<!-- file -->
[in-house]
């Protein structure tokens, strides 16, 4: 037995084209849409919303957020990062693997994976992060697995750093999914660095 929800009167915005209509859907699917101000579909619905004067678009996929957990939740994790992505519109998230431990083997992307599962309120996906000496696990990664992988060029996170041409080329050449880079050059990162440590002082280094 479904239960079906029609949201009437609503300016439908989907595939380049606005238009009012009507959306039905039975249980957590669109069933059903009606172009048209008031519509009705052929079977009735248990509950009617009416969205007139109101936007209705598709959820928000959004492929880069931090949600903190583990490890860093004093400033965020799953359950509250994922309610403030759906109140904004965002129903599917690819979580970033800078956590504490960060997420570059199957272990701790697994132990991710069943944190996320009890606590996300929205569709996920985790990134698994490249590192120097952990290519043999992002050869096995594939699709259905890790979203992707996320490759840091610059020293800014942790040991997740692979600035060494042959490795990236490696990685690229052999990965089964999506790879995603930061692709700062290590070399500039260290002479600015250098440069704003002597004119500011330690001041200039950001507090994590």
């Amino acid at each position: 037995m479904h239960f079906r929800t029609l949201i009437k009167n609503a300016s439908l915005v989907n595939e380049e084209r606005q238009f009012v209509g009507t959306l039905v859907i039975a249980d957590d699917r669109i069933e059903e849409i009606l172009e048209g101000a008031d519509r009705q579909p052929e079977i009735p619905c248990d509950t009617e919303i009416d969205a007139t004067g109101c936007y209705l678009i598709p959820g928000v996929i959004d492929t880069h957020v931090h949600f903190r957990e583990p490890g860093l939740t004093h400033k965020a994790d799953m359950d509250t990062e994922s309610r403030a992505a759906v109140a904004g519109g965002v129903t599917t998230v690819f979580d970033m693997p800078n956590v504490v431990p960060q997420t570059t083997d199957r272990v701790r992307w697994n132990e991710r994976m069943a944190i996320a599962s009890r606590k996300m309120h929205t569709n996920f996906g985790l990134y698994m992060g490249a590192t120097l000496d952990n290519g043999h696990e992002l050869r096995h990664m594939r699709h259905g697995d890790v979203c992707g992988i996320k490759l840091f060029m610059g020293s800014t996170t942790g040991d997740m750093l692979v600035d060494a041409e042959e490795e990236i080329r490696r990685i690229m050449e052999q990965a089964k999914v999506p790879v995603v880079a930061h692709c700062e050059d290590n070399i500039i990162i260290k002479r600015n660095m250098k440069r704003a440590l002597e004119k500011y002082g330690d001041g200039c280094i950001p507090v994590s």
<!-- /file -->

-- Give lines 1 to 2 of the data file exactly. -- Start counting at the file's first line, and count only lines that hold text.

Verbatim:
[in-house]
């Protein structure tokens, strides 16, 4: 037995084209849409919303957020990062693997994976992060697995750093999914660095 929800009167915005209509859907699917101000579909619905004067678009996929957990939740994790992505519109998230431990083997992307599962309120996906000496696990990664992988060029996170041409080329050449880079050059990162440590002082280094 479904239960079906029609949201009437609503300016439908989907595939380049606005238009009012009507959306039905039975249980957590669109069933059903009606172009048209008031519509009705052929079977009735248990509950009617009416969205007139109101936007209705598709959820928000959004492929880069931090949600903190583990490890860093004093400033965020799953359950509250994922309610403030759906109140904004965002129903599917690819979580970033800078956590504490960060997420570059199957272990701790697994132990991710069943944190996320009890606590996300929205569709996920985790990134698994490249590192120097952990290519043999992002050869096995594939699709259905890790979203992707996320490759840091610059020293800014942790040991997740692979600035060494042959490795990236490696990685690229052999990965089964999506790879995603930061692709700062290590070399500039260290002479600015250098440069704003002597004119500011330690001041200039950001507090994590």